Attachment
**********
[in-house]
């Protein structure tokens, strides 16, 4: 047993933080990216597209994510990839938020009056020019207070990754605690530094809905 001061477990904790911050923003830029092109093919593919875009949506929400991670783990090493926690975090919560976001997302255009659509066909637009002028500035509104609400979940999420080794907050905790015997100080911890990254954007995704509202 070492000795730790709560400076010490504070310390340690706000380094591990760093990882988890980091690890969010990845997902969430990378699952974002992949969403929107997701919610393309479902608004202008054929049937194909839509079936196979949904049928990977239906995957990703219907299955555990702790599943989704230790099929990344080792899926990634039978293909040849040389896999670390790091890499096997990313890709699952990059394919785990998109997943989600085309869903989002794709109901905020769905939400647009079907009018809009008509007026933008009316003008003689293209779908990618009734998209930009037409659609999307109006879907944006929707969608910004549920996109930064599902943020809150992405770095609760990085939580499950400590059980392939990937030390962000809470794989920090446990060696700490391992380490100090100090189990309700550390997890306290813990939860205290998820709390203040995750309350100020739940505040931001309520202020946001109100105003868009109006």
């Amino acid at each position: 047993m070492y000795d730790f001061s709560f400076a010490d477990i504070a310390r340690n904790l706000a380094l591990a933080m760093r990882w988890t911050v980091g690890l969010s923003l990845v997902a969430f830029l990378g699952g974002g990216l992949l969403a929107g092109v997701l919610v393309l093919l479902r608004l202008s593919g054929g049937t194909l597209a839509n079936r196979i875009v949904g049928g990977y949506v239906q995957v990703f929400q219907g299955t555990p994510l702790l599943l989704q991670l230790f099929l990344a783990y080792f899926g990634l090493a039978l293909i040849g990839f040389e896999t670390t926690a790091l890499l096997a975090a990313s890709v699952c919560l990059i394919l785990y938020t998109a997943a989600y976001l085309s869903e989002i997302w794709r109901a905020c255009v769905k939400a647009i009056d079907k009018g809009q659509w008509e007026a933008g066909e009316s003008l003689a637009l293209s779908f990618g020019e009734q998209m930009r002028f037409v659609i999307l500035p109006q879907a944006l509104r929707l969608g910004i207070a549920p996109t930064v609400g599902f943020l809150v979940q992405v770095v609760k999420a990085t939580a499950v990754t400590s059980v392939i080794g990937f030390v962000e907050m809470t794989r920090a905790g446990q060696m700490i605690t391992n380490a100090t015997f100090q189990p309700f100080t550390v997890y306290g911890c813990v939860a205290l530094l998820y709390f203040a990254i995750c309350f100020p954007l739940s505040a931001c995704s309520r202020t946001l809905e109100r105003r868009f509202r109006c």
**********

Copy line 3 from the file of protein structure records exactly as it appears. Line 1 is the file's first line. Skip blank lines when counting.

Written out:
């Amino acid at each position: 047993m070492y000795d730790f001061s709560f400076a010490d477990i504070a310390r340690n904790l706000a380094l591990a933080m760093r990882w988890t911050v980091g690890l969010s923003l990845v997902a969430f830029l990378g699952g974002g990216l992949l969403a929107g092109v997701l919610v393309l093919l479902r608004l202008s593919g054929g049937t194909l597209a839509n079936r196979i875009v949904g049928g990977y949506v239906q995957v990703f929400q219907g299955t555990p994510l702790l599943l989704q991670l230790f099929l990344a783990y080792f899926g990634l090493a039978l293909i040849g990839f040389e896999t670390t926690a790091l890499l096997a975090a990313s890709v699952c919560l990059i394919l785990y938020t998109a997943a989600y976001l085309s869903e989002i997302w794709r109901a905020c255009v769905k939400a647009i009056d079907k009018g809009q659509w008509e007026a933008g066909e009316s003008l003689a637009l293209s779908f990618g020019e009734q998209m930009r002028f037409v659609i999307l500035p109006q879907a944006l509104r929707l969608g910004i207070a549920p996109t930064v609400g599902f943020l809150v979940q992405v770095v609760k999420a990085t939580a499950v990754t400590s059980v392939i080794g990937f030390v962000e907050m809470t794989r920090a905790g446990q060696m700490i605690t391992n380490a100090t015997f100090q189990p309700f100080t550390v997890y306290g911890c813990v939860a205290l530094l998820y709390f203040a990254i995750c309350f100020p954007l739940s505040a931001c995704s309520r202020t946001l809905e109100r105003r868009f509202r109006c």